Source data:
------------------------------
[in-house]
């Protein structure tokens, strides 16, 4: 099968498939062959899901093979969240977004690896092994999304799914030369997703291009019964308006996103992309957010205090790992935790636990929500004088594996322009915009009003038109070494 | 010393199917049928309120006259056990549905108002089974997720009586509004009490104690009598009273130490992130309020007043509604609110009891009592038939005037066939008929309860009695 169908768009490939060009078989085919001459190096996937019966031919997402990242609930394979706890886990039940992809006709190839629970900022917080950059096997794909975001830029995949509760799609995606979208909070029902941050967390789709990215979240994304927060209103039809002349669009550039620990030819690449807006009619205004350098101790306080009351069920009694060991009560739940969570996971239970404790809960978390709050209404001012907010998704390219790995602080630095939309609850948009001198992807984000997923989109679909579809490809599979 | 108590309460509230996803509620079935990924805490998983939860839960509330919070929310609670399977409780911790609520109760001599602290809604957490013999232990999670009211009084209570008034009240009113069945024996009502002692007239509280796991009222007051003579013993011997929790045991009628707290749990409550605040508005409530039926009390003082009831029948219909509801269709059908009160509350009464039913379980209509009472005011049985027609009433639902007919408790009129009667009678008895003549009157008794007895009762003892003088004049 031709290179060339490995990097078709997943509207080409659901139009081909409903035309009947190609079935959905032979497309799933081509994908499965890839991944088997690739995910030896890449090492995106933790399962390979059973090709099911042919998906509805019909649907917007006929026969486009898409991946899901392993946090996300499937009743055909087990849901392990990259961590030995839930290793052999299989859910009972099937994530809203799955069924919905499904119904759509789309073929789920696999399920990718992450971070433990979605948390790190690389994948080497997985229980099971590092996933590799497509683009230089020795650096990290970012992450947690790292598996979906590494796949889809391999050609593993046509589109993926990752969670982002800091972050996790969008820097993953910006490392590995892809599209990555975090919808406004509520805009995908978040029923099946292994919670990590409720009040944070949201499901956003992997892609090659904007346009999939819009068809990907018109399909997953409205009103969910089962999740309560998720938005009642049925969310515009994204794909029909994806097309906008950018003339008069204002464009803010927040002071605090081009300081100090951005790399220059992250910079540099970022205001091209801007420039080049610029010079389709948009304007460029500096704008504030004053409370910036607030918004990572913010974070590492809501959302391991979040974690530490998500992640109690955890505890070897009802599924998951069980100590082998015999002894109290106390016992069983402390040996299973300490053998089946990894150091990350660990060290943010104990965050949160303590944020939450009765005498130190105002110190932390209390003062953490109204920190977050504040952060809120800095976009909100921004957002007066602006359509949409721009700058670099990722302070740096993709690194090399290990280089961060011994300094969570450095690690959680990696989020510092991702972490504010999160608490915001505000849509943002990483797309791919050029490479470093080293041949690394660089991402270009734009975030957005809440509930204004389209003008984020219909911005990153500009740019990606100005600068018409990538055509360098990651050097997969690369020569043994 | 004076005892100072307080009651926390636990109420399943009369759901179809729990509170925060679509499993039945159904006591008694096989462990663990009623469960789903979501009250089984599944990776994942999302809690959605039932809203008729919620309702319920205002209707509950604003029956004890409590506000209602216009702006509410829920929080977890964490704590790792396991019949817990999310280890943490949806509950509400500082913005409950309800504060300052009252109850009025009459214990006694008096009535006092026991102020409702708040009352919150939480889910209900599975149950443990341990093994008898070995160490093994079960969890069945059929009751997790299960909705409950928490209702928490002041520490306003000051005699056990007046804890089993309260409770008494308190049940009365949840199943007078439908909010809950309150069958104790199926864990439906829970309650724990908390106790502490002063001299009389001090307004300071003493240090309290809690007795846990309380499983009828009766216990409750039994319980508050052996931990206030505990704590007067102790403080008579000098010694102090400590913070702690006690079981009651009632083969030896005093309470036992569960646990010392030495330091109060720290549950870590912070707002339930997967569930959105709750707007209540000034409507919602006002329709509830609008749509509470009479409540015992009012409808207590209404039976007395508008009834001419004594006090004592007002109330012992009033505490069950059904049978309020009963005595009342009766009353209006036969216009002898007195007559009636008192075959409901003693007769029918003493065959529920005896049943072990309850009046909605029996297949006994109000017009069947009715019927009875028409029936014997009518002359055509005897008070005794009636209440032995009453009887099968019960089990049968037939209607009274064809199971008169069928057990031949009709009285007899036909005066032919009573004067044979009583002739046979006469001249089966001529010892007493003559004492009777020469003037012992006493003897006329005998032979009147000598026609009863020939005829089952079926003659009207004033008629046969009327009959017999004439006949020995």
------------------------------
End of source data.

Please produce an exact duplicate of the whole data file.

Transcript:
[in-house]
């Protein structure tokens, strides 16, 4: 099968498939062959899901093979969240977004690896092994999304799914030369997703291009019964308006996103992309957010205090790992935790636990929500004088594996322009915009009003038109070494 | 010393199917049928309120006259056990549905108002089974997720009586509004009490104690009598009273130490992130309020007043509604609110009891009592038939005037066939008929309860009695 169908768009490939060009078989085919001459190096996937019966031919997402990242609930394979706890886990039940992809006709190839629970900022917080950059096997794909975001830029995949509760799609995606979208909070029902941050967390789709990215979240994304927060209103039809002349669009550039620990030819690449807006009619205004350098101790306080009351069920009694060991009560739940969570996971239970404790809960978390709050209404001012907010998704390219790995602080630095939309609850948009001198992807984000997923989109679909579809490809599979 | 108590309460509230996803509620079935990924805490998983939860839960509330919070929310609670399977409780911790609520109760001599602290809604957490013999232990999670009211009084209570008034009240009113069945024996009502002692007239509280796991009222007051003579013993011997929790045991009628707290749990409550605040508005409530039926009390003082009831029948219909509801269709059908009160509350009464039913379980209509009472005011049985027609009433639902007919408790009129009667009678008895003549009157008794007895009762003892003088004049 031709290179060339490995990097078709997943509207080409659901139009081909409903035309009947190609079935959905032979497309799933081509994908499965890839991944088997690739995910030896890449090492995106933790399962390979059973090709099911042919998906509805019909649907917007006929026969486009898409991946899901392993946090996300499937009743055909087990849901392990990259961590030995839930290793052999299989859910009972099937994530809203799955069924919905499904119904759509789309073929789920696999399920990718992450971070433990979605948390790190690389994948080497997985229980099971590092996933590799497509683009230089020795650096990290970012992450947690790292598996979906590494796949889809391999050609593993046509589109993926990752969670982002800091972050996790969008820097993953910006490392590995892809599209990555975090919808406004509520805009995908978040029923099946292994919670990590409720009040944070949201499901956003992997892609090659904007346009999939819009068809990907018109399909997953409205009103969910089962999740309560998720938005009642049925969310515009994204794909029909994806097309906008950018003339008069204002464009803010927040002071605090081009300081100090951005790399220059992250910079540099970022205001091209801007420039080049610029010079389709948009304007460029500096704008504030004053409370910036607030918004990572913010974070590492809501959302391991979040974690530490998500992640109690955890505890070897009802599924998951069980100590082998015999002894109290106390016992069983402390040996299973300490053998089946990894150091990350660990060290943010104990965050949160303590944020939450009765005498130190105002110190932390209390003062953490109204920190977050504040952060809120800095976009909100921004957002007066602006359509949409721009700058670099990722302070740096993709690194090399290990280089961060011994300094969570450095690690959680990696989020510092991702972490504010999160608490915001505000849509943002990483797309791919050029490479470093080293041949690394660089991402270009734009975030957005809440509930204004389209003008984020219909911005990153500009740019990606100005600068018409990538055509360098990651050097997969690369020569043994 | 004076005892100072307080009651926390636990109420399943009369759901179809729990509170925060679509499993039945159904006591008694096989462990663990009623469960789903979501009250089984599944990776994942999302809690959605039932809203008729919620309702319920205002209707509950604003029956004890409590506000209602216009702006509410829920929080977890964490704590790792396991019949817990999310280890943490949806509950509400500082913005409950309800504060300052009252109850009025009459214990006694008096009535006092026991102020409702708040009352919150939480889910209900599975149950443990341990093994008898070995160490093994079960969890069945059929009751997790299960909705409950928490209702928490002041520490306003000051005699056990007046804890089993309260409770008494308190049940009365949840199943007078439908909010809950309150069958104790199926864990439906829970309650724990908390106790502490002063001299009389001090307004300071003493240090309290809690007795846990309380499983009828009766216990409750039994319980508050052996931990206030505990704590007067102790403080008579000098010694102090400590913070702690006690079981009651009632083969030896005093309470036992569960646990010392030495330091109060720290549950870590912070707002339930997967569930959105709750707007209540000034409507919602006002329709509830609008749509509470009479409540015992009012409808207590209404039976007395508008009834001419004594006090004592007002109330012992009033505490069950059904049978309020009963005595009342009766009353209006036969216009002898007195007559009636008192075959409901003693007769029918003493065959529920005896049943072990309850009046909605029996297949006994109000017009069947009715019927009875028409029936014997009518002359055509005897008070005794009636209440032995009453009887099968019960089990049968037939209607009274064809199971008169069928057990031949009709009285007899036909005066032919009573004067044979009583002739046979006469001249089966001529010892007493003559004492009777020469003037012992006493003897006329005998032979009147000598026609009863020939005829089952079926003659009207004033008629046969009327009959017999004439006949020995």